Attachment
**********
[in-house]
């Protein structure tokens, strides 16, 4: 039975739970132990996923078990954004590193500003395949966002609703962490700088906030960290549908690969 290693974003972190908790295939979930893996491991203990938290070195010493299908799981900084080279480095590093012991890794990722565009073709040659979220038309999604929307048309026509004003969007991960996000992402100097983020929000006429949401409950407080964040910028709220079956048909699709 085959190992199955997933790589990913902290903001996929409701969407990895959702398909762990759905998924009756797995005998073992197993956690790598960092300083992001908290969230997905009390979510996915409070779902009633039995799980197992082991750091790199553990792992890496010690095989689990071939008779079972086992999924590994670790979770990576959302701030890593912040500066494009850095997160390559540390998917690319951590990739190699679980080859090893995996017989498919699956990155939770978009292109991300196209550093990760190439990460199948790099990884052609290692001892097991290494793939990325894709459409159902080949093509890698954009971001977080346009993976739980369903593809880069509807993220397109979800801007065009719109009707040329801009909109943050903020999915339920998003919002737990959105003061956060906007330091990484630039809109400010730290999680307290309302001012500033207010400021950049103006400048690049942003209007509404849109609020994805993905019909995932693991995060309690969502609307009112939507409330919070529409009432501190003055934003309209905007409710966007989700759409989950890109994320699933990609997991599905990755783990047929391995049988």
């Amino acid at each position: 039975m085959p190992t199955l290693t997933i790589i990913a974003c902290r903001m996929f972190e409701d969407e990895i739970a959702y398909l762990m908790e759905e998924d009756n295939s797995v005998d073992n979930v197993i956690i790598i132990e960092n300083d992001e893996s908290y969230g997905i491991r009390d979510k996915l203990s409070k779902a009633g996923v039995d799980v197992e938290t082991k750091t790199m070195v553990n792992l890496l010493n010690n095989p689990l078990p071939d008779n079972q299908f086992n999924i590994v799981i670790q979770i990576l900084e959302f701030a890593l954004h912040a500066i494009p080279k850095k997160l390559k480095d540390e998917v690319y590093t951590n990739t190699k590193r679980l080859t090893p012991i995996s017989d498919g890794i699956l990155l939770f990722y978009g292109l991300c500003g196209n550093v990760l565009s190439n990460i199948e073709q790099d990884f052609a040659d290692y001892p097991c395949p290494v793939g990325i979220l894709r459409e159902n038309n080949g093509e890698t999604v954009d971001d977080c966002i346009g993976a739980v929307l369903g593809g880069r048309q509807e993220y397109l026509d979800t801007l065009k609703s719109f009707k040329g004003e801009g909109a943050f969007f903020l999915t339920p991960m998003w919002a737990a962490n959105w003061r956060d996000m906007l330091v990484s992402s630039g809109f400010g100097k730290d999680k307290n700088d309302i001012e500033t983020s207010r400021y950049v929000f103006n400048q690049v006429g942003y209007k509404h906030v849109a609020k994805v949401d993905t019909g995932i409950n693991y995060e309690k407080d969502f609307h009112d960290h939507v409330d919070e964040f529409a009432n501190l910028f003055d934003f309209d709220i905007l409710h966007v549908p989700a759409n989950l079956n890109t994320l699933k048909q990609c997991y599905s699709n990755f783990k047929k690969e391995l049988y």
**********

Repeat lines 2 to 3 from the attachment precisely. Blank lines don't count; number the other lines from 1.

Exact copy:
């Protein structure tokens, strides 16, 4: 039975739970132990996923078990954004590193500003395949966002609703962490700088906030960290549908690969 290693974003972190908790295939979930893996491991203990938290070195010493299908799981900084080279480095590093012991890794990722565009073709040659979220038309999604929307048309026509004003969007991960996000992402100097983020929000006429949401409950407080964040910028709220079956048909699709 085959190992199955997933790589990913902290903001996929409701969407990895959702398909762990759905998924009756797995005998073992197993956690790598960092300083992001908290969230997905009390979510996915409070779902009633039995799980197992082991750091790199553990792992890496010690095989689990071939008779079972086992999924590994670790979770990576959302701030890593912040500066494009850095997160390559540390998917690319951590990739190699679980080859090893995996017989498919699956990155939770978009292109991300196209550093990760190439990460199948790099990884052609290692001892097991290494793939990325894709459409159902080949093509890698954009971001977080346009993976739980369903593809880069509807993220397109979800801007065009719109009707040329801009909109943050903020999915339920998003919002737990959105003061956060906007330091990484630039809109400010730290999680307290309302001012500033207010400021950049103006400048690049942003209007509404849109609020994805993905019909995932693991995060309690969502609307009112939507409330919070529409009432501190003055934003309209905007409710966007989700759409989950890109994320699933990609997991599905990755783990047929391995049988």
């Amino acid at each position: 039975m085959p190992t199955l290693t997933i790589i990913a974003c902290r903001m996929f972190e409701d969407e990895i739970a959702y398909l762990m908790e759905e998924d009756n295939s797995v005998d073992n979930v197993i956690i790598i132990e960092n300083d992001e893996s908290y969230g997905i491991r009390d979510k996915l203990s409070k779902a009633g996923v039995d799980v197992e938290t082991k750091t790199m070195v553990n792992l890496l010493n010690n095989p689990l078990p071939d008779n079972q299908f086992n999924i590994v799981i670790q979770i990576l900084e959302f701030a890593l954004h912040a500066i494009p080279k850095k997160l390559k480095d540390e998917v690319y590093t951590n990739t190699k590193r679980l080859t090893p012991i995996s017989d498919g890794i699956l990155l939770f990722y978009g292109l991300c500003g196209n550093v990760l565009s190439n990460i199948e073709q790099d990884f052609a040659d290692y001892p097991c395949p290494v793939g990325i979220l894709r459409e159902n038309n080949g093509e890698t999604v954009d971001d977080c966002i346009g993976a739980v929307l369903g593809g880069r048309q509807e993220y397109l026509d979800t801007l065009k609703s719109f009707k040329g004003e801009g909109a943050f969007f903020l999915t339920p991960m998003w919002a737990a962490n959105w003061r956060d996000m906007l330091v990484s992402s630039g809109f400010g100097k730290d999680k307290n700088d309302i001012e500033t983020s207010r400021y950049v929000f103006n400048q690049v006429g942003y209007k509404h906030v849109a609020k994805v949401d993905t019909g995932i409950n693991y995060e309690k407080d969502f609307h009112d960290h939507v409330d919070e964040f529409a009432n501190l910028f003055d934003f309209d709220i905007l409710h966007v549908p989700a759409n989950l079956n890109t994320l699933k048909q990609c997991y599905s699709n990755f783990k047929k690969e391995l049988y």